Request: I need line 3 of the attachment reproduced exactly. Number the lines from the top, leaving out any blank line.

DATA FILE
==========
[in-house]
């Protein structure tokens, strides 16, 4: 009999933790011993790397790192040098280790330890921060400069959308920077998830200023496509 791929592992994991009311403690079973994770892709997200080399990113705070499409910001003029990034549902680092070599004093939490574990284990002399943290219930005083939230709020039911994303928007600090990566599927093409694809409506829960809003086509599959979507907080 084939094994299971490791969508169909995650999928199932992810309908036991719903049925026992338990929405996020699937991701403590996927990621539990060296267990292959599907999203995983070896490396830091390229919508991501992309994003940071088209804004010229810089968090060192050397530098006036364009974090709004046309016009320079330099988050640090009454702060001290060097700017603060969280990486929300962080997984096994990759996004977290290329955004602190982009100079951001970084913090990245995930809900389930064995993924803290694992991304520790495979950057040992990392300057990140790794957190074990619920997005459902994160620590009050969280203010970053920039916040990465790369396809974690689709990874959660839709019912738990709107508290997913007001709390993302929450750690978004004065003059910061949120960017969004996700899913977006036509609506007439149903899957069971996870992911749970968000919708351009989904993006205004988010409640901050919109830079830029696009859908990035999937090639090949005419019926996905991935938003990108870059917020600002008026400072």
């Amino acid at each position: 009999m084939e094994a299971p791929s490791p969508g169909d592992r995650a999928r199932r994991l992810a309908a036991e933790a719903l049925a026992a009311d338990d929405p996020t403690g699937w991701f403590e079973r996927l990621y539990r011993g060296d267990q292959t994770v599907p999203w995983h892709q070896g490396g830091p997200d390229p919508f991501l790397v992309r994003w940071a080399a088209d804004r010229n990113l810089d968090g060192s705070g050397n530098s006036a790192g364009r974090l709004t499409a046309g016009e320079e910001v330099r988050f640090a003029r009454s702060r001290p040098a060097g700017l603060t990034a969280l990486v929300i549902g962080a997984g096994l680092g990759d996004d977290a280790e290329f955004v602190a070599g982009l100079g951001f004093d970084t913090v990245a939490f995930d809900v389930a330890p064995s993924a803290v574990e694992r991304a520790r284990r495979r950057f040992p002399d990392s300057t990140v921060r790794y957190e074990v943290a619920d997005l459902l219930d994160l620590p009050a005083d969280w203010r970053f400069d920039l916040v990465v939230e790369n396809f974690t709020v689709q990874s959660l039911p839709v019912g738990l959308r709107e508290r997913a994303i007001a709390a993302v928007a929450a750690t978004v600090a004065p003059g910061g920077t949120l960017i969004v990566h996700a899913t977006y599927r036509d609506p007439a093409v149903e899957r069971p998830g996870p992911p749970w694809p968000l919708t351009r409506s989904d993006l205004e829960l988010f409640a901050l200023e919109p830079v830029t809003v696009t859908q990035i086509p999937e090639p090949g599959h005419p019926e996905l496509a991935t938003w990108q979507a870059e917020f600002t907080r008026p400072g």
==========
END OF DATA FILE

């Amino acid at each position: 009999m084939e094994a299971p791929s490791p969508g169909d592992r995650a999928r199932r994991l992810a309908a036991e933790a719903l049925a026992a009311d338990d929405p996020t403690g699937w991701f403590e079973r996927l990621y539990r011993g060296d267990q292959t994770v599907p999203w995983h892709q070896g490396g830091p997200d390229p919508f991501l790397v992309r994003w940071a080399a088209d804004r010229n990113l810089d968090g060192s705070g050397n530098s006036a790192g364009r974090l709004t499409a046309g016009e320079e910001v330099r988050f640090a003029r009454s702060r001290p040098a060097g700017l603060t990034a969280l990486v929300i549902g962080a997984g096994l680092g990759d996004d977290a280790e290329f955004v602190a070599g982009l100079g951001f004093d970084t913090v990245a939490f995930d809900v389930a330890p064995s993924a803290v574990e694992r991304a520790r284990r495979r950057f040992p002399d990392s300057t990140v921060r790794y957190e074990v943290a619920d997005l459902l219930d994160l620590p009050a005083d969280w203010r970053f400069d920039l916040v990465v939230e790369n396809f974690t709020v689709q990874s959660l039911p839709v019912g738990l959308r709107e508290r997913a994303i007001a709390a993302v928007a929450a750690t978004v600090a004065p003059g910061g920077t949120l960017i969004v990566h996700a899913t977006y599927r036509d609506p007439a093409v149903e899957r069971p998830g996870p992911p749970w694809p968000l919708t351009r409506s989904d993006l205004e829960l988010f409640a901050l200023e919109p830079v830029t809003v696009t859908q990035i086509p999937e090639p090949g599959h005419p019926e996905l496509a991935t938003w990108q979507a870059e917020f600002t907080r008026p400072g």